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Voices

In the blogs: The rate stuff

Rusty WordPress; first impressions; return to many senders; and other highlights from our favorite tax bloggers.

The rate stuff

  • Tax Vox (https://www.taxpolicycenter.org/taxvox): When Congress passed reform, it made a number of changes to the individual income tax. One of these changes lowered the value of mortgages on which homebuyers could deduct interest from taxable income from $1 million to $750,000. Did the change encourage homebuyers in 2018 to shrink the size of their mortgages? The answer turns out to be…complicated.
  • Sikich (https://www.sikich.com/insights/): To reduce reporting inconsistencies, GASB has announced a new standard affecting governments and their reporting standards.
  • Summing It Up (http://blog.freedmaxick.com/summing-it-up): Ever busy, GASB has also issued an Implementation Guide to help clarify, explain and elaborate on requirements of Statement No. 87, “Leases.”
  • Tax Girl (https://www.forbes.com/sites/kellyphillipserb/): Aided by the U.S. Bureau of Labor Statistics, Bloomberg Tax & Accounting reports on what the summer’s CPI jumps mean for taxpayers in 2020, together with a first look at predicted tax rates for next year.

Key questions

  • Income Tax School (http://www.theincometaxschool.com/blog/): Is your WordPress website up to date? WordPress is relatively user-friendly with lots of great themes and plugins for optimizing. It is not, however, a build-it-and-forget-it platform. A sample schedule of updating tasks.
  • Solutions For CPA Firm Leaders (http://ritakeller.com/blog/): How do your clients, prospective clients and other visitors feel when they walk into your office? Welcome, comfortable and appreciated? Or do they find themselves staring at an empty front desk or a receptionist who doesn’t offer to hang up their coat? Maybe your firm could use a Director of First Impressions.
  • Wolters Kluwer (http://news.cchgroup.com/): Can you rely on your audit tool? Two aspects to consider: the content and the software.
  • Taxable Talk (http://www.taxabletalk.com/): You’re the managing member of an LLC headquartered in Seattle (duly registered as an LLC in Washington). You invest in another LLC, a Delaware LLC, that invests in property throughout the country. You own between 1 and 5 percent of the Delaware LLC each year and are uninvolved in any of the corp’s decisions. Then it invests in California property and is considered doing business in California; it registers with the California Secretary of State and files a California LLC return. Is your Washington State LLC doing business in California?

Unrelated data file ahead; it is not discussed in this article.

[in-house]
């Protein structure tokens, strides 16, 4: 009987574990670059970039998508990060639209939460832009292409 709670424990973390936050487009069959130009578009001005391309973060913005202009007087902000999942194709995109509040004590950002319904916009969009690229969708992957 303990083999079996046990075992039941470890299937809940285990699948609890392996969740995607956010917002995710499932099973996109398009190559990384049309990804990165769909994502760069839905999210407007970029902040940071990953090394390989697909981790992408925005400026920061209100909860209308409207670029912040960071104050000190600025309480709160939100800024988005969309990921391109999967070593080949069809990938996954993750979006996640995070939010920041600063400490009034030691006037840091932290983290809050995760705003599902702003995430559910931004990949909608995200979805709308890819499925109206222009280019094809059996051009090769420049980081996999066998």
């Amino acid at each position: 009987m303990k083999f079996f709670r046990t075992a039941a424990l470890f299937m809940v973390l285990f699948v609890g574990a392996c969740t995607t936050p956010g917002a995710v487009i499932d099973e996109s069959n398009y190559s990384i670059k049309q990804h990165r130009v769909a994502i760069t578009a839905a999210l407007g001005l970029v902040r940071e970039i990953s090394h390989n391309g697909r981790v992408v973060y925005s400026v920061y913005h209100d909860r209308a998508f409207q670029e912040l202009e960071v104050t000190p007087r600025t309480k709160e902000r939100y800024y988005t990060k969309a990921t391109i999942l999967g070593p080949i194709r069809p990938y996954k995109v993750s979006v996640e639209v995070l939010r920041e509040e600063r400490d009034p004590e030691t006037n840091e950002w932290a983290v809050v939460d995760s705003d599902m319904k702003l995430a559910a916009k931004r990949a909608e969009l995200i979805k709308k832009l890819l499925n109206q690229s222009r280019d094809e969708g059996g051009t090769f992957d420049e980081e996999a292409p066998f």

• John R. Dundon II EA (https://www.johnrdundon.com/): The ubiquitous sharing economy business model, much like the Wild West, is a relatively untamed voyage involving the collection, organization and digital storage of what was once deemed private information.

Internal revenue

  • IRS Mind (https://www.irsmind.com/): Lower IRS budgets over the past nine years have diminished compliance enforcement resources. Luckily, we guess, the IRS knows what stops a taxpayer in their tracks: notices.
  • Bloomberg Tax (https://pro.bloombergtax.com/news-insights/): We all know the IRS takes in as much as possible from as many clients as possible, but they spend a lot too. Like $43 million on undeliverable mail in FY18.
  • TaxMama (http://taxmama.com): The “great news” of the IRS appointment of Darren Guillot as deputy commissioner for collection and operations support in the Small Business/Self-Employed Division and De Lon Harris as the deputy commissioner for examination.
  • Procedurally Taxing (https://procedurallytaxing.com): In U.S. v. Askins and Miller Orthapedeatrics, the 11th Circuit agreed with the IRS that an injunction of the business was an appropriate remedy to stop it from continuing to incur employment taxes. The case represents an important circuit-level discussion of what the IRS needs to succeed in obtaining injunctive relief.
  • TaxProf Blog (http://taxprof.typepad.com/taxprof_blog/): Some estimate that as much as 70 percent of state spending is on autopilot, meaning constraints are in place before proposals or negotiations even begin. A first-of-its-kind analysis recently looked at how much spending was restricted or partially restricted in California, Florida, Illinois, New York, Texas and Virginia from 2000 to 2015.